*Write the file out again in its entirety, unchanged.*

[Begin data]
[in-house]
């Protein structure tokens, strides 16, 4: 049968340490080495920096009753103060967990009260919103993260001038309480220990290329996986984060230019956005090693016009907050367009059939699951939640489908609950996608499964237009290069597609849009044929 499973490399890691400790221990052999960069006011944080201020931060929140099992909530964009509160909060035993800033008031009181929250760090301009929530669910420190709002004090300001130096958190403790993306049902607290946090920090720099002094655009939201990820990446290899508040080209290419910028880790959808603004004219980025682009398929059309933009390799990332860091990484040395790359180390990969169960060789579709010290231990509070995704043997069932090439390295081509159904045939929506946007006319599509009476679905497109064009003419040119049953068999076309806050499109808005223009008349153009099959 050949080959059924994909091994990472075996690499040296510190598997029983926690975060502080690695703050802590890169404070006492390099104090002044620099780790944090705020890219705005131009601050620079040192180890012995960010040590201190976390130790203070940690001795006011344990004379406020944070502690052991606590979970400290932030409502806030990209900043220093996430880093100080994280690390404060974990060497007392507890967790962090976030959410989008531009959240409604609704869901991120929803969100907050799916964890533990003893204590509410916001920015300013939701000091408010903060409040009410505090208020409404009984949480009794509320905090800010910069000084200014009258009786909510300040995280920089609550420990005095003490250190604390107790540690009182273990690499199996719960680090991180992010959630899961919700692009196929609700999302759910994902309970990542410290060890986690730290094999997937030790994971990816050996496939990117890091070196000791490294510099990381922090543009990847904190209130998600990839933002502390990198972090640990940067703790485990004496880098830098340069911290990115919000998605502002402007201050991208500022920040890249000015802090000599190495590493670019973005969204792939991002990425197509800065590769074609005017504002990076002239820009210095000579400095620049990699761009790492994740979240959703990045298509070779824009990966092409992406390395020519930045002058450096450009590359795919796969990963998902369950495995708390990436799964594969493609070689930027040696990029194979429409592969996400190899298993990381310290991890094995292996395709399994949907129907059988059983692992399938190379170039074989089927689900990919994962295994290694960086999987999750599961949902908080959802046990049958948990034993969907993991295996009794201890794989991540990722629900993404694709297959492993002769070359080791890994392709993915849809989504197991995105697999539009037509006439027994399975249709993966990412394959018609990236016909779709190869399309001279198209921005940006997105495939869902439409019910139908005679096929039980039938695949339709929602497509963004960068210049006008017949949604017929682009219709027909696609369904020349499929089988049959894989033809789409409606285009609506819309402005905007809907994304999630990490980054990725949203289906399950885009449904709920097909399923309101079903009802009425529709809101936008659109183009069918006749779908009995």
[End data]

[in-house]
């Protein structure tokens, strides 16, 4: 049968340490080495920096009753103060967990009260919103993260001038309480220990290329996986984060230019956005090693016009907050367009059939699951939640489908609950996608499964237009290069597609849009044929 499973490399890691400790221990052999960069006011944080201020931060929140099992909530964009509160909060035993800033008031009181929250760090301009929530669910420190709002004090300001130096958190403790993306049902607290946090920090720099002094655009939201990820990446290899508040080209290419910028880790959808603004004219980025682009398929059309933009390799990332860091990484040395790359180390990969169960060789579709010290231990509070995704043997069932090439390295081509159904045939929506946007006319599509009476679905497109064009003419040119049953068999076309806050499109808005223009008349153009099959 050949080959059924994909091994990472075996690499040296510190598997029983926690975060502080690695703050802590890169404070006492390099104090002044620099780790944090705020890219705005131009601050620079040192180890012995960010040590201190976390130790203070940690001795006011344990004379406020944070502690052991606590979970400290932030409502806030990209900043220093996430880093100080994280690390404060974990060497007392507890967790962090976030959410989008531009959240409604609704869901991120929803969100907050799916964890533990003893204590509410916001920015300013939701000091408010903060409040009410505090208020409404009984949480009794509320905090800010910069000084200014009258009786909510300040995280920089609550420990005095003490250190604390107790540690009182273990690499199996719960680090991180992010959630899961919700692009196929609700999302759910994902309970990542410290060890986690730290094999997937030790994971990816050996496939990117890091070196000791490294510099990381922090543009990847904190209130998600990839933002502390990198972090640990940067703790485990004496880098830098340069911290990115919000998605502002402007201050991208500022920040890249000015802090000599190495590493670019973005969204792939991002990425197509800065590769074609005017504002990076002239820009210095000579400095620049990699761009790492994740979240959703990045298509070779824009990966092409992406390395020519930045002058450096450009590359795919796969990963998902369950495995708390990436799964594969493609070689930027040696990029194979429409592969996400190899298993990381310290991890094995292996395709399994949907129907059988059983692992399938190379170039074989089927689900990919994962295994290694960086999987999750599961949902908080959802046990049958948990034993969907993991295996009794201890794989991540990722629900993404694709297959492993002769070359080791890994392709993915849809989504197991995105697999539009037509006439027994399975249709993966990412394959018609990236016909779709190869399309001279198209921005940006997105495939869902439409019910139908005679096929039980039938695949339709929602497509963004960068210049006008017949949604017929682009219709027909696609369904020349499929089988049959894989033809789409409606285009609506819309402005905007809907994304999630990490980054990725949203289906399950885009449904709920097909399923309101079903009802009425529709809101936008659109183009069918006749779908009995």